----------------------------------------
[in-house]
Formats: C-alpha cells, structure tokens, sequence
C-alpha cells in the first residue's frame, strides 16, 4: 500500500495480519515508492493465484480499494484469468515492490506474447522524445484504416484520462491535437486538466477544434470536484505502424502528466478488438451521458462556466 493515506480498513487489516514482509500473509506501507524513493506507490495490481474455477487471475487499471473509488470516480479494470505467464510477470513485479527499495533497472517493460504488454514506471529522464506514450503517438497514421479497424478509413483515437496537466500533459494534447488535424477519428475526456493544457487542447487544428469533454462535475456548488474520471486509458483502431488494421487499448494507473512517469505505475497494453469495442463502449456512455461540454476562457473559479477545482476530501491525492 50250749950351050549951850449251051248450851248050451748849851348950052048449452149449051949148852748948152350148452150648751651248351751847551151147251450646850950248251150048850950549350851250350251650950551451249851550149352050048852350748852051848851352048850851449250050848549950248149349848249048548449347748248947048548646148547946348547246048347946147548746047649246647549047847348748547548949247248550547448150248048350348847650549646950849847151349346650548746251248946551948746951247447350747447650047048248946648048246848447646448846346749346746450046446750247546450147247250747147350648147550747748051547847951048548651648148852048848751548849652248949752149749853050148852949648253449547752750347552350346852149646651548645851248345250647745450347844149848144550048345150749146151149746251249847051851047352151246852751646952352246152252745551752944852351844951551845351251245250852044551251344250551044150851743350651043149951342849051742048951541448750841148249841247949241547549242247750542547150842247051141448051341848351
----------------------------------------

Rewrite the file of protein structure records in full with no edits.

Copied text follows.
[in-house]
Formats: C-alpha cells, structure tokens, sequence
C-alpha cells in the first residue's frame, strides 16, 4: 500500500495480519515508492493465484480499494484469468515492490506474447522524445484504416484520462491535437486538466477544434470536484505502424502528466478488438451521458462556466 493515506480498513487489516514482509500473509506501507524513493506507490495490481474455477487471475487499471473509488470516480479494470505467464510477470513485479527499495533497472517493460504488454514506471529522464506514450503517438497514421479497424478509413483515437496537466500533459494534447488535424477519428475526456493544457487542447487544428469533454462535475456548488474520471486509458483502431488494421487499448494507473512517469505505475497494453469495442463502449456512455461540454476562457473559479477545482476530501491525492 50250749950351050549951850449251051248450851248050451748849851348950052048449452149449051949148852748948152350148452150648751651248351751847551151147251450646850950248251150048850950549350851250350251650950551451249851550149352050048852350748852051848851352048850851449250050848549950248149349848249048548449347748248947048548646148547946348547246048347946147548746047649246647549047847348748547548949247248550547448150248048350348847650549646950849847151349346650548746251248946551948746951247447350747447650047048248946648048246848447646448846346749346746450046446750247546450147247250747147350648147550747748051547847951048548651648148852048848751548849652248949752149749853050148852949648253449547752750347552350346852149646651548645851248345250647745450347844149848144550048345150749146151149746251249847051851047352151246852751646952352246152252745551752944852351844951551845351251245250852044551251344250551044150851743350651043149951342849051742048951541448750841148249841247949241547549242247750542547150842247051141448051341848351